Brave New Worlds

NASA scientists have recently reported the discovery of over 1200 exoplanets—planets orbiting other stars—including 54 which may be suitable for life. The Kepler mission launched […]

NASA scientists have recently reported the discovery of over 1200 exoplanets—planets orbiting other stars—including 54 which may be suitable for life.

The Kepler mission launched in March 2009, with the main task of searching for alien worlds. After just a few months of observation, the project yielded breathtaking results. Hundreds of planets were detected by the space telescope, including 68 that are the same size as the Earth. The detection process is simple: the telescope is pointed at a star, and the intensity of light coming from it is measured over a period of time. Any planets that are orbiting will cause a minor eclipse as they pass between the star and the telescope (known as a transit), in turn causing a drop in light intensity. The magnitude of the drop will correspond to the size of the planet, and the duration of the eclipse will be proportional to the orbit period and the distance from the star.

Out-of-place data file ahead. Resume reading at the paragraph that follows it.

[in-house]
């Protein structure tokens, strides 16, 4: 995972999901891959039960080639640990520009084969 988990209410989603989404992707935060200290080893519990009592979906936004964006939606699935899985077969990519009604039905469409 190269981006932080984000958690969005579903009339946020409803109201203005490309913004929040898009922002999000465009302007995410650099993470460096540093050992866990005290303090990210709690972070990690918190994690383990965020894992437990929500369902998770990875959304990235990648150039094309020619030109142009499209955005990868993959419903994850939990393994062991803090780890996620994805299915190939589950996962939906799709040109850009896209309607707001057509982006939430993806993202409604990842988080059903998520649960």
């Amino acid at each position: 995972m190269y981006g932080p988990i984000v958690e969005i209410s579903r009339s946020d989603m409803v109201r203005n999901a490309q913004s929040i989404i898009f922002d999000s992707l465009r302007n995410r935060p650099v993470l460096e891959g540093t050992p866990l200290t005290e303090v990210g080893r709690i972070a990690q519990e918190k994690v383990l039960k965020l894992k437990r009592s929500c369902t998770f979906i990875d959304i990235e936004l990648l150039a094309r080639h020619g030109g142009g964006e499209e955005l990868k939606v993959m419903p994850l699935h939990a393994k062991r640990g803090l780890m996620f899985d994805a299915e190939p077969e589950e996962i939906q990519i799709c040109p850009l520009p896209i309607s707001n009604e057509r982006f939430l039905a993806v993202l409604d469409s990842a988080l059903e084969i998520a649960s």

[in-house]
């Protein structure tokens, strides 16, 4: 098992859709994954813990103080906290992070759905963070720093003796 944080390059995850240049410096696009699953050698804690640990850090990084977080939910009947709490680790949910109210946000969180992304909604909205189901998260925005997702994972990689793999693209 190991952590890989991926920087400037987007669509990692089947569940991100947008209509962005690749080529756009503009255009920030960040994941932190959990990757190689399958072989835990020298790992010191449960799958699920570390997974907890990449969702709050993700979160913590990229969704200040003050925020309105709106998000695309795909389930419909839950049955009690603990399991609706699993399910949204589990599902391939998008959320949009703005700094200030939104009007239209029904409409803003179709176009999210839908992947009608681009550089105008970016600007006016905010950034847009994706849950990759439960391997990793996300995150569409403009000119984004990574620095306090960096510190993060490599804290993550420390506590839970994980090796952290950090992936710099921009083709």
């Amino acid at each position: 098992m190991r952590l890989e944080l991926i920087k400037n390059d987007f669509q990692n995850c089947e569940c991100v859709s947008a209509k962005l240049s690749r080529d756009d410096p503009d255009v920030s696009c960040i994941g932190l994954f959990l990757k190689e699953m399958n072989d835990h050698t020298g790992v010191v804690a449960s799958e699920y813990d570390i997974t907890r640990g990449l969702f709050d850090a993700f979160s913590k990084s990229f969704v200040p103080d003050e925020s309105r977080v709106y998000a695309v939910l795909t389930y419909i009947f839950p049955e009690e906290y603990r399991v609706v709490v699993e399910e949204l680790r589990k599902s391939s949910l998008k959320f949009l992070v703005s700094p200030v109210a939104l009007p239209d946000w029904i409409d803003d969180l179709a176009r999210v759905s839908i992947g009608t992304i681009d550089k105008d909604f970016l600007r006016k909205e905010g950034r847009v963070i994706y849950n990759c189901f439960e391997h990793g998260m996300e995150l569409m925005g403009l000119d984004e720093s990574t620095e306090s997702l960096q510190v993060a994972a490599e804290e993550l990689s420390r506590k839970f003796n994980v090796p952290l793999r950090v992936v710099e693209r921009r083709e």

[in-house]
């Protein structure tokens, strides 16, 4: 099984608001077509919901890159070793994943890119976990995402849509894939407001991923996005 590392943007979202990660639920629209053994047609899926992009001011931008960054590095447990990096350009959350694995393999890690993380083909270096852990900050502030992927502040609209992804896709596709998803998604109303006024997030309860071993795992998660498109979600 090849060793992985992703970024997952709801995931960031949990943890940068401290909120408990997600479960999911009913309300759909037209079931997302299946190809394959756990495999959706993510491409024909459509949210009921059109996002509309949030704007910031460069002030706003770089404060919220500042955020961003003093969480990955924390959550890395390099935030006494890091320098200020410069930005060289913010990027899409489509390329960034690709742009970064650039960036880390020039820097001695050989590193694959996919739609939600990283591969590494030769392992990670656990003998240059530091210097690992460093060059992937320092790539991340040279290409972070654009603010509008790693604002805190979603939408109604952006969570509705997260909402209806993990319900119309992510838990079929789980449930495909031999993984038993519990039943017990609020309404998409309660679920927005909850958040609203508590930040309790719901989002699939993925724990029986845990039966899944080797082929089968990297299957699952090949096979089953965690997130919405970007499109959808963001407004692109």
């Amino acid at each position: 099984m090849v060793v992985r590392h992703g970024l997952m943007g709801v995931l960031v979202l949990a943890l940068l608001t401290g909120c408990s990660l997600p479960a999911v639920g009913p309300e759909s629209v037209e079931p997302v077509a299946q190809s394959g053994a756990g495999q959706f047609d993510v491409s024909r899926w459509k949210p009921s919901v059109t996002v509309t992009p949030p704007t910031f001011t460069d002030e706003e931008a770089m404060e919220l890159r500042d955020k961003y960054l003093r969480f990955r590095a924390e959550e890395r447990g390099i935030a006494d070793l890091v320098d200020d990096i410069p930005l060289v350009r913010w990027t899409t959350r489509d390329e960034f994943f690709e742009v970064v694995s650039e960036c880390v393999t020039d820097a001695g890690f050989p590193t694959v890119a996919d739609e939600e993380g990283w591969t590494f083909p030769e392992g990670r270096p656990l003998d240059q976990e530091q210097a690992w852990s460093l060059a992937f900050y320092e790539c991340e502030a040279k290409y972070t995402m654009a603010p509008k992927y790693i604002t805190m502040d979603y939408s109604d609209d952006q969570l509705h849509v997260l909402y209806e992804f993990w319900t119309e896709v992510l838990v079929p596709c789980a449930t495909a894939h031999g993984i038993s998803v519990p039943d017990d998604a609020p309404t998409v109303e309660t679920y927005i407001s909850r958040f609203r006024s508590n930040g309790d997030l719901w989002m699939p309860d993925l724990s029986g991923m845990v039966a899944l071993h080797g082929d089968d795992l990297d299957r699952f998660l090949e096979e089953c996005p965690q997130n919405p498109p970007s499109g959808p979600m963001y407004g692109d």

These results would not have been possible without the collaboration of Oxford scientists at the Department of Physics. Researchers there have developed planethunters.org, which allows ‘online stargazers’ to identify these alien eclipses,. So far, fascinated members of the public have helped to identify over 90 orbiting exoplanets from the Kepler light curves, highlighting the overwhelming power of such citizen science projects.

The achievements of the mission continue to grow, and these exciting preliminary results are just a hint of the many thousands of worlds in our galaxy that are yet to be discovered. Who knows, maybe some of them are looking back

Tags: ,

About Leila Battison